AEW set out to create a new kind of pro wrestling, but their stars don’t follow the rules like some would prefer. The company also isn’t afraid of spilling blood on television.

FTR’s Dax Harwood recently took a shot at the AEW tag team division for not following the rules. He told Pentagon Jr to stay home until they learn what a tag rope is for.

Former WWE referee Jimmy Korderas also had a lot to say about AEW ignoring the rules on a recent Reffin’ Rant. His message continued from there.

“I can go on and on about the refereeing and the lack of logic and the way they distract the referees being creative and just brutal — just burying the referees.”

Then Korderas changed direction and addressed Cody Rhodes bleeding on AEW Dynamite last night. AEW is testing their stars and staff for COVID-19 which is something WWE has yet to do. It was still in bad taste to feature blood on the show, especially if it was intentional.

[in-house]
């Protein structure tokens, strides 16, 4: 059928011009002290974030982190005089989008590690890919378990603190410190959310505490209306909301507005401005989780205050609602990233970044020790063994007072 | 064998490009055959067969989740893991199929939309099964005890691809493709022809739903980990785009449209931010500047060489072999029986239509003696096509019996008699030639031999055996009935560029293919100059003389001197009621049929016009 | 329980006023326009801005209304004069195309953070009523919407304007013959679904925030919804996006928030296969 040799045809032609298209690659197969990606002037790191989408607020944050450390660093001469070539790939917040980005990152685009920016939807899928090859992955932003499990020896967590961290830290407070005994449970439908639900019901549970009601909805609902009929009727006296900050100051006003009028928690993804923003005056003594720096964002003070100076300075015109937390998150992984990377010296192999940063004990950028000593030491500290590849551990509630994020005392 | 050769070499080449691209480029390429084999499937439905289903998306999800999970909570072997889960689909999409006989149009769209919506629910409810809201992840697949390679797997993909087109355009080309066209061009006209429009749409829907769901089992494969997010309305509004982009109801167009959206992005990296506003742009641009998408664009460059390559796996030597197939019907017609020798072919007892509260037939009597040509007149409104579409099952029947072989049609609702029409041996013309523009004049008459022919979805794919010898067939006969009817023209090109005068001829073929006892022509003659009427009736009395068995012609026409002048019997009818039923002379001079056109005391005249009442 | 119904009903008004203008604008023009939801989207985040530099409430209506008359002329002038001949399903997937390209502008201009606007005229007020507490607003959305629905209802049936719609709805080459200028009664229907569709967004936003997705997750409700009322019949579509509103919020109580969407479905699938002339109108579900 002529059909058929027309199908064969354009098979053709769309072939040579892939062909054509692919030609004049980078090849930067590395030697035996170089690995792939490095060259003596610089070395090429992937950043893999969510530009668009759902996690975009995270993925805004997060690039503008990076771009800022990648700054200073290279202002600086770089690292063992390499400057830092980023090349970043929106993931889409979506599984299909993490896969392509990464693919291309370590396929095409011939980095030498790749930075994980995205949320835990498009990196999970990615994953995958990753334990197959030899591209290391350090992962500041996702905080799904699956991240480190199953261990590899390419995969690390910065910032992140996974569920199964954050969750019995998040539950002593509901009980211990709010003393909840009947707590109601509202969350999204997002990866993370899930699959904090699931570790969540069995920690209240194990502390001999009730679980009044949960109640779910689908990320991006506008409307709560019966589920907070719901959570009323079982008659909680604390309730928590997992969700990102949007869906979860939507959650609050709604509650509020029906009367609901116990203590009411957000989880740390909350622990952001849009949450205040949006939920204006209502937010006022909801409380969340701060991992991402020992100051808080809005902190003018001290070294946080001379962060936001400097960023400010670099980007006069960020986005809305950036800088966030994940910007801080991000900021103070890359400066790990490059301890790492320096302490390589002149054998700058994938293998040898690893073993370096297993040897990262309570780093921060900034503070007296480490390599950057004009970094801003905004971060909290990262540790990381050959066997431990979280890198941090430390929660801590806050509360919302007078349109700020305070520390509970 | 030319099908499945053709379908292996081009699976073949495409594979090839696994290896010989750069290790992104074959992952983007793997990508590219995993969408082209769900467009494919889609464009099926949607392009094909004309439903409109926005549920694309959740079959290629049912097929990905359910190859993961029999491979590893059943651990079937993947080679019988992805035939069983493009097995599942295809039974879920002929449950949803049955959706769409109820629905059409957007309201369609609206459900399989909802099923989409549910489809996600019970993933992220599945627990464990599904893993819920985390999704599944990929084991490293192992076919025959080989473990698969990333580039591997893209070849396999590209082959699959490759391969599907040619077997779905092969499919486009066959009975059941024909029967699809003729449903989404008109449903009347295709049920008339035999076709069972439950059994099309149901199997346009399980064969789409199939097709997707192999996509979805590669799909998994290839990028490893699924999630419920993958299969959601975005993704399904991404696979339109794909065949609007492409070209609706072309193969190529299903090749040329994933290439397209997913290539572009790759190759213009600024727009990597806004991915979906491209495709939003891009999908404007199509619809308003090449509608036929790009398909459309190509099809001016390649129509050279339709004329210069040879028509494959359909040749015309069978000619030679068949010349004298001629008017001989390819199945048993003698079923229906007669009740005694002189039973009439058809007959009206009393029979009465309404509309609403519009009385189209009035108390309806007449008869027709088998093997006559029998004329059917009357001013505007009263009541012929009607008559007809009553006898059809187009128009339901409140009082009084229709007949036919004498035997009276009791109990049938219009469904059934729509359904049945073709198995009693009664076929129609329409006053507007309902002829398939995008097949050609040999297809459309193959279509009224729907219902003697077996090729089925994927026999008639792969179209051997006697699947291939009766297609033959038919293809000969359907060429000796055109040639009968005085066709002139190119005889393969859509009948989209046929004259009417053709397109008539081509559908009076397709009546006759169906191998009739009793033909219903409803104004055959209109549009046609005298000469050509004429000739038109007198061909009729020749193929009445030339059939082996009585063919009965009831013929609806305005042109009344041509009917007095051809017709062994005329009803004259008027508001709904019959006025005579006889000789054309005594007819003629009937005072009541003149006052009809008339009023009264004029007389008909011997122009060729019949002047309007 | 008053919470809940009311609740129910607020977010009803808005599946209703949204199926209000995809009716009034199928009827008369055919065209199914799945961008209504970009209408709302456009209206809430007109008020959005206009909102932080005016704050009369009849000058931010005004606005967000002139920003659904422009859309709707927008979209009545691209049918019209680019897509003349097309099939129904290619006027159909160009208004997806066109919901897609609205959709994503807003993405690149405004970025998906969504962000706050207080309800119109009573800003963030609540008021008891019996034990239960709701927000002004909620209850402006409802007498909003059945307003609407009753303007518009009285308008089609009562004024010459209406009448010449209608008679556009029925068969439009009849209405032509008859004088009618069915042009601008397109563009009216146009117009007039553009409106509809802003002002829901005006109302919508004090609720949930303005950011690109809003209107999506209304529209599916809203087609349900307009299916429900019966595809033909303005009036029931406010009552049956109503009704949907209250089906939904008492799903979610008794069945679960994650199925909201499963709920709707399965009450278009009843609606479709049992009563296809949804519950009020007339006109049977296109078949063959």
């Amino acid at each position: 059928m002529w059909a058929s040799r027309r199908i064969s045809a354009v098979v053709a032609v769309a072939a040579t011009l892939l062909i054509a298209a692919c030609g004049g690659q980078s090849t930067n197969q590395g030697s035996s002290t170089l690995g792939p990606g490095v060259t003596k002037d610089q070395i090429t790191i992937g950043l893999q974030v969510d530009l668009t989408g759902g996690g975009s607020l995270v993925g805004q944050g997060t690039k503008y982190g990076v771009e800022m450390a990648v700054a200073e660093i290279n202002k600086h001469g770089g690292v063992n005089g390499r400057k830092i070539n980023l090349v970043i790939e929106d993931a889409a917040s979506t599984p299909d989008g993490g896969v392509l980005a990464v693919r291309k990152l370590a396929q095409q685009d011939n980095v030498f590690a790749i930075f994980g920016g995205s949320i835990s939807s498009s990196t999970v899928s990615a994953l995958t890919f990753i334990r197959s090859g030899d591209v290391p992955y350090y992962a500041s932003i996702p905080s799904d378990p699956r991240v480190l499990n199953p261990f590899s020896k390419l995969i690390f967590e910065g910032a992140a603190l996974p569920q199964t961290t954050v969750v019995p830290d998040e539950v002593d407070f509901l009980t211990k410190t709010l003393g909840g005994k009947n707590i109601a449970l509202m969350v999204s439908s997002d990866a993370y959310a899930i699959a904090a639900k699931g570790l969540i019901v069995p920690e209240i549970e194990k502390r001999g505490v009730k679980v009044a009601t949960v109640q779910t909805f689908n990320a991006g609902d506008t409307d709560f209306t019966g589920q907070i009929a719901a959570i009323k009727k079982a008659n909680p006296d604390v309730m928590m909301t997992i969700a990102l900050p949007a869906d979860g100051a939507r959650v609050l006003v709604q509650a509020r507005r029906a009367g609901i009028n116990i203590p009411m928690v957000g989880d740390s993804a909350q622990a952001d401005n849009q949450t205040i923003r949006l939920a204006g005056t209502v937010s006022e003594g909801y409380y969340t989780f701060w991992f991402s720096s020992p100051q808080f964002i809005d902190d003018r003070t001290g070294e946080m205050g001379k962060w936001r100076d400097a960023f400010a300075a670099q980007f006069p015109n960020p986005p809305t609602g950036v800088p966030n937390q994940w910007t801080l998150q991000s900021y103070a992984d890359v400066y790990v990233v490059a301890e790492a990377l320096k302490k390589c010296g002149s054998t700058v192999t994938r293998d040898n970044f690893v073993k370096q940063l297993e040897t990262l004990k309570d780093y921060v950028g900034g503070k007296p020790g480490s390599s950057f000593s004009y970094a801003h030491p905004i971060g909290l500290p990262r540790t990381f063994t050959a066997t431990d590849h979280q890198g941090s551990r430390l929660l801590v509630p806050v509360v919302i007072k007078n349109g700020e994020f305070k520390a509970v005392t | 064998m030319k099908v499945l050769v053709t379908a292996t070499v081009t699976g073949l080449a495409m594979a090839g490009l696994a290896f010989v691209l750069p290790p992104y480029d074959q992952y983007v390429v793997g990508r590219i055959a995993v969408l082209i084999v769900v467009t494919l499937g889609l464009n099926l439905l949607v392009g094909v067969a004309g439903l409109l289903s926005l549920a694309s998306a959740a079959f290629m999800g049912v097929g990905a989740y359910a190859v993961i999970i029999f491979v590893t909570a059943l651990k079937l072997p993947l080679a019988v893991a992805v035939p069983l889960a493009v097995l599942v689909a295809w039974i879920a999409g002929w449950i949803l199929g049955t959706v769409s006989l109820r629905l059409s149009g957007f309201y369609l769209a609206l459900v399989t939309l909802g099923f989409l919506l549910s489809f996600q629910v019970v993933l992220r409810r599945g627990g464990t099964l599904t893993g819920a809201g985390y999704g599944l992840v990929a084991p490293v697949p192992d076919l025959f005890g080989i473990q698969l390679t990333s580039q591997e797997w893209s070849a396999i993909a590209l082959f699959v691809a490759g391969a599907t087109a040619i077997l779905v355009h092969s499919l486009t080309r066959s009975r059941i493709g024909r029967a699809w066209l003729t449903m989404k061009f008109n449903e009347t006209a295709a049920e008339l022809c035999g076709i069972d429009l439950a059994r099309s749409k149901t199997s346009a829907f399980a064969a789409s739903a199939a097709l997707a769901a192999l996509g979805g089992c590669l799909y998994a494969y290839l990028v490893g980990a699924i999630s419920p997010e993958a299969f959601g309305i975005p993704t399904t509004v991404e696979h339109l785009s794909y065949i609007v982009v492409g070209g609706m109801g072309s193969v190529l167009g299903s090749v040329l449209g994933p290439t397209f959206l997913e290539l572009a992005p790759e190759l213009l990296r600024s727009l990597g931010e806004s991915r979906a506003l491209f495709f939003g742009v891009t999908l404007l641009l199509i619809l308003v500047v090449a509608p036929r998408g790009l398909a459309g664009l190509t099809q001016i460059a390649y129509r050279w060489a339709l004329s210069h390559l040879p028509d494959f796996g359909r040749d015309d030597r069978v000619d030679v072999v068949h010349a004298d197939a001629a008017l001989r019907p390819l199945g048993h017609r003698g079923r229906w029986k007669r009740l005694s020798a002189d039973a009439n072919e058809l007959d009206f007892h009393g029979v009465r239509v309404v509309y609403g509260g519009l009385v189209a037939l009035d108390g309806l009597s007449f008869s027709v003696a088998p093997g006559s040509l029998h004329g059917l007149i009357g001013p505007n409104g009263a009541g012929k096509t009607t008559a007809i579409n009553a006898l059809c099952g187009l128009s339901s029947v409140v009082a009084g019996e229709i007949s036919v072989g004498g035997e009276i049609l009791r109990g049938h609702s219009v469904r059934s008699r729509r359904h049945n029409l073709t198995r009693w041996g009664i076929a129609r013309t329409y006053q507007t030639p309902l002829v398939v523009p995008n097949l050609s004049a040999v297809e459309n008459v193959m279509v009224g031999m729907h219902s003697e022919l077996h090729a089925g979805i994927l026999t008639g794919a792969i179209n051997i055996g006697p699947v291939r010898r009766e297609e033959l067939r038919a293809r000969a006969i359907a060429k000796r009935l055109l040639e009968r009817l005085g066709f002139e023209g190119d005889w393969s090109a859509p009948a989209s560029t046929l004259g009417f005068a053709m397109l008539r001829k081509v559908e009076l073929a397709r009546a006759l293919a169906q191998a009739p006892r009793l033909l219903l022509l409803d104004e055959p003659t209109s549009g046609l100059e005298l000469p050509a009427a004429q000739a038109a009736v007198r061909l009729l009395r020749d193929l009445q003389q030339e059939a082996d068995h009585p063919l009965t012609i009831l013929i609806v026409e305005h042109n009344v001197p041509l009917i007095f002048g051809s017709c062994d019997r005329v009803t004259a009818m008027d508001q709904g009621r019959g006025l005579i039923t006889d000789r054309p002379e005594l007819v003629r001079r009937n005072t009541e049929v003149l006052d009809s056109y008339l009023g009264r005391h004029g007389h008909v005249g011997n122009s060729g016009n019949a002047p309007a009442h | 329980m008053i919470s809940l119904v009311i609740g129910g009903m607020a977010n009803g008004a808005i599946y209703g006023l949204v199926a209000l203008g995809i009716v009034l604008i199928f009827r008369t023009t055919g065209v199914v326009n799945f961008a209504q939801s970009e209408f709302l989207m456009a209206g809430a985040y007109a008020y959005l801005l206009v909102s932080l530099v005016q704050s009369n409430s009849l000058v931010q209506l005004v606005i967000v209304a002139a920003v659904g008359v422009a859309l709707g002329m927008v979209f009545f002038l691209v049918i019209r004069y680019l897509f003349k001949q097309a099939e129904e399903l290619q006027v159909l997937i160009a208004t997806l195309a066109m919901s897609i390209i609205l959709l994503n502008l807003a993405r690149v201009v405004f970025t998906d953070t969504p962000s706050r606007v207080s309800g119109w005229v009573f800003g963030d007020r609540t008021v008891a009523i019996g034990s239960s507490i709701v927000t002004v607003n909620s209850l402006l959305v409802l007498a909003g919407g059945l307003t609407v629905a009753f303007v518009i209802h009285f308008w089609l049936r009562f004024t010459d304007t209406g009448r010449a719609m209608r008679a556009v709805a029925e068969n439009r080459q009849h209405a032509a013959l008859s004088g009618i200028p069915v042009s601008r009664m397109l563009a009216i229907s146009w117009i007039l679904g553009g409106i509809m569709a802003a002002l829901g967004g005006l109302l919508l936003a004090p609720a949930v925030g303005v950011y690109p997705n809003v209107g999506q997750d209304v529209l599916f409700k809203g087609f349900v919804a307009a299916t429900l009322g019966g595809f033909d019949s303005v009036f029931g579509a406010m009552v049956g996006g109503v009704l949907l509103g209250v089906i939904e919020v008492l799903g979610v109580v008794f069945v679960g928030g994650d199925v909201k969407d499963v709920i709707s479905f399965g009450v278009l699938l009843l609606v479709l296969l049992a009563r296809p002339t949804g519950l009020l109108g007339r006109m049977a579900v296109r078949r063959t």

“I’m gonna talk about Cody Rhodes hard-waying himself and getting blood and getting sympathy on himself in his match against Jungle Boy. Yes, I understand the goal was to get Jungle Boy to the next level even though he wasn’t going to win the match. That was possible to do without the use of blood.”

“We have to think about the times we are in right now. Yes, we want to evolve pro wrestling. Yes, we want it to get better and be creative and think outside the box, but the one thing we shouldn’t be thinking about is the use of blood. Yes, it ain’t ballet — accidents happen, but this was no accident. This was intentional. We’re living in pandemic times. Blood is a no-no plain and simple.”

Jimmy Korderas didn’t say whether he liked the Cody Rhodes vs Jungle Boy match on AEW Dynamite this week. Click here for that complete coverage. His point is a valid one as so many people are dealing with situations where seeing blood might not be so entertaining for them.

If you use the quotes in this article credit Ringside News

Felix Upton

Felix Upton has been writing professionally since 1989. His first writing job was penning advertisements for local newspapers around New York. After selling his grandfather’s pinball repair shop back in 2017, he was hired on for publish news for Ringside News.

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